Petroleum Vapor Intrusion

Petroleum Vapor Intrusion (PVI) refers to the process by which petroleum vapors may originate from petroleum-contaminated groundwater, soil, or LNAPL and diffuse through vadose zone soil or preferential pathways into areas of concern, such as utility corridors or structures. This OPS assessment guidance provides a process for screening, investigating and evaluating PVI to be protective of human health and the environment.

This assessment guidance should not be used in emergency situations; responses to emergency situations should be addressed by the Emergency Response section of this guidance.

Recent advances in PVI science have lead to an improved understanding of petroleum vapor migration, biodegradation, assessment and mitigation. Most relevant to these advancements are multi-stepped processes developed by ITRC and EPA.

By utilizing this process, the vapor pathway can often be safely eliminated early in the assessment phase, allowing necessary resources to be utilized on the small number of releases that require petroleum vapor mitigation. The image below (courtesy of ITRC) depicts the relative ratio of sites where the vapor pathway is eliminated by site screening versus site investigation using the guidance developed by ITRC and adopted by OPS.

Relative ratio of sites requiring Site Investigation and Mitigation based on Site Screening process (ITRC, 2014).

PVI 101

Biodegradation is a naturally-occurring process where chemicals are broken down by microorganisms. Fortunately, petroleum vapors are attenuated relatively quickly in vadose zone soils by aerobic biodegradation. The generalized concept is depicted in the image below (courtesy of EPA).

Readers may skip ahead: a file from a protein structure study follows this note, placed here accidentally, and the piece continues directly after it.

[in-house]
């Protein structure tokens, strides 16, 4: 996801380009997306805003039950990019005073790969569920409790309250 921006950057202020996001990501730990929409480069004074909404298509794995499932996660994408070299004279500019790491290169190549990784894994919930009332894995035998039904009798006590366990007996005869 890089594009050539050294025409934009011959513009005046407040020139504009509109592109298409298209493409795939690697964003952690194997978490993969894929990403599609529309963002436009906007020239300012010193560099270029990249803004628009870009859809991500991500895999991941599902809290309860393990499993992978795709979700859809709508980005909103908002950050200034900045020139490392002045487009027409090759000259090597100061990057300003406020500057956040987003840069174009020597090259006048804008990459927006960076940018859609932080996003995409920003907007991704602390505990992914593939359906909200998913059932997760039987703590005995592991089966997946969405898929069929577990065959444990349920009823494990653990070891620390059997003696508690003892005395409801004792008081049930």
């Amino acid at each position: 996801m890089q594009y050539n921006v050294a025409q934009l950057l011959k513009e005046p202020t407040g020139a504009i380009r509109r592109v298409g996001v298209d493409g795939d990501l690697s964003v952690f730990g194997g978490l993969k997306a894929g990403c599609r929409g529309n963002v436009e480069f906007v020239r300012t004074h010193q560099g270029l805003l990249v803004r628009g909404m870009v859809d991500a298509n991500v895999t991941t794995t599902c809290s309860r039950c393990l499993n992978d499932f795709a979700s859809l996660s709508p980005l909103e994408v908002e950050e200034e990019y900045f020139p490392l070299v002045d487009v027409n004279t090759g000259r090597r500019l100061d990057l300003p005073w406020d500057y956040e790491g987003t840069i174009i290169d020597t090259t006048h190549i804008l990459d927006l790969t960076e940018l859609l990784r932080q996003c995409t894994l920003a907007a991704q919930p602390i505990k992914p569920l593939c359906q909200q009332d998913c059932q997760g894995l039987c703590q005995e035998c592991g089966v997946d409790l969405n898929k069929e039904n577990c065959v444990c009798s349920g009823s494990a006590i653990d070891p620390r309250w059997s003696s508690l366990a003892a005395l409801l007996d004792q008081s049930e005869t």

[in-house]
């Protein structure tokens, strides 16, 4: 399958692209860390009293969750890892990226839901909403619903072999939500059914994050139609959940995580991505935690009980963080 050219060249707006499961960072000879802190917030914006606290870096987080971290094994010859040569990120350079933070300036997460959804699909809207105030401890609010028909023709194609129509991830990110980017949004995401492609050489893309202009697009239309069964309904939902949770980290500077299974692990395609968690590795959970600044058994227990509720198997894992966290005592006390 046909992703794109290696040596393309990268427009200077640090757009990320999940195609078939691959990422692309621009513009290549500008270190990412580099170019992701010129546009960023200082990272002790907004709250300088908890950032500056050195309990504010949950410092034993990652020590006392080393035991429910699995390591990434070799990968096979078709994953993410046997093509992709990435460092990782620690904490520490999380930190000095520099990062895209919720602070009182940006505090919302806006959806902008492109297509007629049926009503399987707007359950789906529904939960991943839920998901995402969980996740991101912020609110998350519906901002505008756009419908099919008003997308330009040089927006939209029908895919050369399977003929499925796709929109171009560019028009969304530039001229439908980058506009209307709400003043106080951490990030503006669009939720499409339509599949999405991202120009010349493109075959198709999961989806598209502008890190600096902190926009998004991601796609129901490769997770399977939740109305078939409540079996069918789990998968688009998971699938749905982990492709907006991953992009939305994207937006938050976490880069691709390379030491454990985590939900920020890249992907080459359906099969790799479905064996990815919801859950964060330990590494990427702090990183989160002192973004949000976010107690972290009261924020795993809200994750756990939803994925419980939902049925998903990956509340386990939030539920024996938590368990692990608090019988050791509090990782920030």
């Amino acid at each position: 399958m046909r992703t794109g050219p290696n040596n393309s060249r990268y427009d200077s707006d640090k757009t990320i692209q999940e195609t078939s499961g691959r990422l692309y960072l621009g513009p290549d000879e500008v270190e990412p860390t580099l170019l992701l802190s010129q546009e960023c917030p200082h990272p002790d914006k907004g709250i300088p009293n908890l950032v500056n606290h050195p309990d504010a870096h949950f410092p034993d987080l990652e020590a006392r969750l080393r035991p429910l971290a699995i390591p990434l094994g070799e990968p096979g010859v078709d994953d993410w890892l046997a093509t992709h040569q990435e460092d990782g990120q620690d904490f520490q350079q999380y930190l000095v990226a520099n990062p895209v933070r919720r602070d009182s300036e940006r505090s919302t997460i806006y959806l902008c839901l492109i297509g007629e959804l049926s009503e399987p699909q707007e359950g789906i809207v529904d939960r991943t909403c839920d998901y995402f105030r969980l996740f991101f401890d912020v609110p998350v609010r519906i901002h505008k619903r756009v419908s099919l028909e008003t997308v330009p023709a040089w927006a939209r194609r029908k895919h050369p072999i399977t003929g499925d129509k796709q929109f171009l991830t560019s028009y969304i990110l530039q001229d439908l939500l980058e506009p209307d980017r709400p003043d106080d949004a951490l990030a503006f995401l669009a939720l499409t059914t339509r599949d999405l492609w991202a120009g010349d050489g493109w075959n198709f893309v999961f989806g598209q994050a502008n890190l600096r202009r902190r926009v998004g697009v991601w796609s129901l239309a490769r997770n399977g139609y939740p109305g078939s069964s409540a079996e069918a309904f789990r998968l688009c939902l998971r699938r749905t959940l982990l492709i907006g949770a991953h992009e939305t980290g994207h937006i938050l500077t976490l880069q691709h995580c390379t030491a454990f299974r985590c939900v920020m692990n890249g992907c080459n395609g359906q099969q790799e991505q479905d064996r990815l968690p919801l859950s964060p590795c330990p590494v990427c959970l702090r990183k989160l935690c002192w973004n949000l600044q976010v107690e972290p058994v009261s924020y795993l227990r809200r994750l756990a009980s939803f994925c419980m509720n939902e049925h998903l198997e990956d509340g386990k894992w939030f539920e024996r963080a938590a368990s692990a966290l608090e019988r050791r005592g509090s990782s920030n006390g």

Schematic depiction of the biodegradation process for petroleum hydrocarbons (EPA, 2015).

Previous PVI assessment did not account for biodegradation in the vadose zone. An understanding of the role biodegradation plays in petroleum vapor attenuation and migration lays the foundation for the remainder of our PVI guidance.

PVI Site Screening

The first step of the PVI assessment strategy developed by ITRC is to screen the site for certain conditions. The three-step site screening process includes:

  1. Developing a preliminary conceptual site model (CSM).
  2. Evaluating nearby structures for precluding factors and lateral inclusion.
  3. Conducting screening of nearby structures based on vertical separation distance.

The figure below depicts the PVI site screening process.

Flow chart of the PVI Site Screening Process (ITRC, 2014).


Colorado Division of Oil and Public Safety

633 17th Street, Suite 500, Denver, CO 80202

Phone: 303-318-8525


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